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All the way up, all the way down
05 May, 2017
Parallel technical sessions seem to irritate conference goers, with particularly awkward setups being remembered and discussed for years after the event.
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Blogs

Approaching the age gap
Tuesday, April 18, 2017 Two-thirds of job openings for engineers in Canada are related to retirement replacement, according to a report released by the association Engineers Canada.
Confidence in conferences
Monday, April 17, 2017 Parallel technical sessions seem to irritate conference goers, with particularly awkward setups being remembered and discussed for years after the event.
Calling drifter
Wednesday, March 29, 2017 In this issue we have a comment article written by Martin Knights, a past president of the International Tunnelling Association calling on engineers to “value their signature” and think about what they are putting their names to when they sign off on something. It starts on page 18 and is well worth a read.
Peak Demand
Thursday, February 16, 2017 The fourth and final unity of the Ingula Pumped Storage Scheme recently went into commercial operation. Most readers will be aware of the need for schemes of this type, but it is interesting to sit down and think about the sheer importance of the end-use of what tunnel engineers are building.
Who gets to work
Wednesday, January 25, 2017 Voters in the US, particularly rural, uneducated voters, have said their support for president elect Donald Trump comes not from a place of hate, misogyny, homophobia, Islamophobia, racism, nor a disdain of liberal elitism. Their support is for his plan to bring manufacturing back to US soil, to create more jobs through lifting moratoriums on pipelines and natural resource extraction projects, and by building infrastructure—be it roads, wastewater or the notorious wall with Mexico.
Stonehenge sold short?
Monday, January 09, 2017 The Stonehenge Tunnel has reared its head once again. New plans have been green-lit by the government and it appears the shorter tunnel option, a 2.9km bore, is the favourite.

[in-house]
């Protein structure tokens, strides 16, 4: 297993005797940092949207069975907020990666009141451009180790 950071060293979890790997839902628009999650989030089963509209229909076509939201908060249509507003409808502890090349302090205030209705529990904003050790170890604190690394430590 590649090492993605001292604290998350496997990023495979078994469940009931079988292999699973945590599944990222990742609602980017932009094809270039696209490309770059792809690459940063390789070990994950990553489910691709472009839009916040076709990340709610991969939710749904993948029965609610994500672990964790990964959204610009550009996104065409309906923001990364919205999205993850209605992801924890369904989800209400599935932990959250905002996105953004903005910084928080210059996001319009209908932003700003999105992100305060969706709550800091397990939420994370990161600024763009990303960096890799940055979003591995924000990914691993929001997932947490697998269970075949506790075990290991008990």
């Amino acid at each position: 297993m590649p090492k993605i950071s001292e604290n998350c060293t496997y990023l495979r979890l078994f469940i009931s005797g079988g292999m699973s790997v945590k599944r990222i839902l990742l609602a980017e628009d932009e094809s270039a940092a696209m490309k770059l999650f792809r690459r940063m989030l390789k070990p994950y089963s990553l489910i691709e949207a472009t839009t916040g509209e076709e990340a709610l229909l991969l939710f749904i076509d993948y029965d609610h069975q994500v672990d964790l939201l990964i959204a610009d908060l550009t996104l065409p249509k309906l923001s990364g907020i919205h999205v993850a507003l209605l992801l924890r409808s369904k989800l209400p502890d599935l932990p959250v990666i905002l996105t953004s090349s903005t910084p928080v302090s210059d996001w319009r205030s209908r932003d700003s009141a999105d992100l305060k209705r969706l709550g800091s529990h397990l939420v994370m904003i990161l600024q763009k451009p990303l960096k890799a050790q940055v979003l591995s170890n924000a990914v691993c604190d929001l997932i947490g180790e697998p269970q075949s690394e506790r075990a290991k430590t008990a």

Blanka Two
Monday, December 05, 2016 Rumblings from the City Hall of Prague suggest a new tunnel complex may be planned for the Czech capital. The story was broken in late November by the economicsfocused Prague daily newspaper ‘Hospodárské noviny’. The project hopes to complete the Prague’s inner ring road and resolve the city’s traffic problems. According to the newspaper, around CZK 80M (USD 3.14M) has been put aside for design and study preparations in 2017. Of course the Final project will be far more, around CZK 50bn (USD 1.97bn) according to early estimates.
Dust to dust
Monday, October 31, 2016 No matter, the type of infrastructure, going underground is preferable in most cases, but really the choice is made due to limited or costly surface space. The choice to go underground is a necessity to meet the demands of a growing population.
For example
Friday, October 28, 2016 sales volume in the US, overall, was down 0.2 per cent in 2015. However, the sales volume for craft beer was up 12.8 per cent in the same period. It shouldn’t be much of a surprise to anyone—prolific growth across the US for microbreweries, brew pubs, tap rooms and even home brewing has been a hallmark of the last decade.
Getting both sides
Monday, September 19, 2016 In mid-August the construction union UCATT issued a statement saying that Laing O’Rourke’s new safety policy ‘safety differently’ could erode the foundations of health and safety culture. It further argued that the company’s new director of health and safety for construction, Andy Sneddon, wants to impose detrimental views from Professor Sidney Dekker “who advocates sweeping away a lot of the detail in health and safety provision, and just concentrating on saving lives”. This, it said, neglected the impact of more minor workplace injuries on workers’ lives.

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